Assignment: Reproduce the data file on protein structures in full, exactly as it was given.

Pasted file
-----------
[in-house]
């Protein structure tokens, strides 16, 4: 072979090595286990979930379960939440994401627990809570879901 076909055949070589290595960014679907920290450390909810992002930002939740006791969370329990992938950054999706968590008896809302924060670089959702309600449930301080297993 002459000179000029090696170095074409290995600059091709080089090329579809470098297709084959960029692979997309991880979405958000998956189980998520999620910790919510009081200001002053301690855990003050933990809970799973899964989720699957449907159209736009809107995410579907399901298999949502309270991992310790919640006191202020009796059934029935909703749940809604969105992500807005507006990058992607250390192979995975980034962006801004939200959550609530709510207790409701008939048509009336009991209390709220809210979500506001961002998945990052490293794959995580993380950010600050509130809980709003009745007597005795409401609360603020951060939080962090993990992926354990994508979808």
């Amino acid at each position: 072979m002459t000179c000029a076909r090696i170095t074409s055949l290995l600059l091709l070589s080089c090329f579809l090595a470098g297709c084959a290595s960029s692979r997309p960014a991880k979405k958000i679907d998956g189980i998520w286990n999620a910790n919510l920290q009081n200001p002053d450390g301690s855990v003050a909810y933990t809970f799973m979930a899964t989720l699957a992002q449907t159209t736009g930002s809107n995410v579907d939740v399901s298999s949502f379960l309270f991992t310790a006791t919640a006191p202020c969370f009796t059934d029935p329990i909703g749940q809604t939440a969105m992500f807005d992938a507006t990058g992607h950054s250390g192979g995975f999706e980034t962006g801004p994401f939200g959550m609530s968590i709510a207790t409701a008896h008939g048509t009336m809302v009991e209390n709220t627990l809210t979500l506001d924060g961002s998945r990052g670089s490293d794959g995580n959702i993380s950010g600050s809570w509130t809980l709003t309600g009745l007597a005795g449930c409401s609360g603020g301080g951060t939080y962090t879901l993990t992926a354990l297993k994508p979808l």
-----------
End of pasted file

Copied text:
[in-house]
């Protein structure tokens, strides 16, 4: 072979090595286990979930379960939440994401627990809570879901 076909055949070589290595960014679907920290450390909810992002930002939740006791969370329990992938950054999706968590008896809302924060670089959702309600449930301080297993 002459000179000029090696170095074409290995600059091709080089090329579809470098297709084959960029692979997309991880979405958000998956189980998520999620910790919510009081200001002053301690855990003050933990809970799973899964989720699957449907159209736009809107995410579907399901298999949502309270991992310790919640006191202020009796059934029935909703749940809604969105992500807005507006990058992607250390192979995975980034962006801004939200959550609530709510207790409701008939048509009336009991209390709220809210979500506001961002998945990052490293794959995580993380950010600050509130809980709003009745007597005795409401609360603020951060939080962090993990992926354990994508979808």
């Amino acid at each position: 072979m002459t000179c000029a076909r090696i170095t074409s055949l290995l600059l091709l070589s080089c090329f579809l090595a470098g297709c084959a290595s960029s692979r997309p960014a991880k979405k958000i679907d998956g189980i998520w286990n999620a910790n919510l920290q009081n200001p002053d450390g301690s855990v003050a909810y933990t809970f799973m979930a899964t989720l699957a992002q449907t159209t736009g930002s809107n995410v579907d939740v399901s298999s949502f379960l309270f991992t310790a006791t919640a006191p202020c969370f009796t059934d029935p329990i909703g749940q809604t939440a969105m992500f807005d992938a507006t990058g992607h950054s250390g192979g995975f999706e980034t962006g801004p994401f939200g959550m609530s968590i709510a207790t409701a008896h008939g048509t009336m809302v009991e209390n709220t627990l809210t979500l506001d924060g961002s998945r990052g670089s490293d794959g995580n959702i993380s950010g600050s809570w509130t809980l709003t309600g009745l007597a005795g449930c409401s609360g603020g301080g951060t939080y962090t879901l993990t992926a354990l297993k994508p979808l």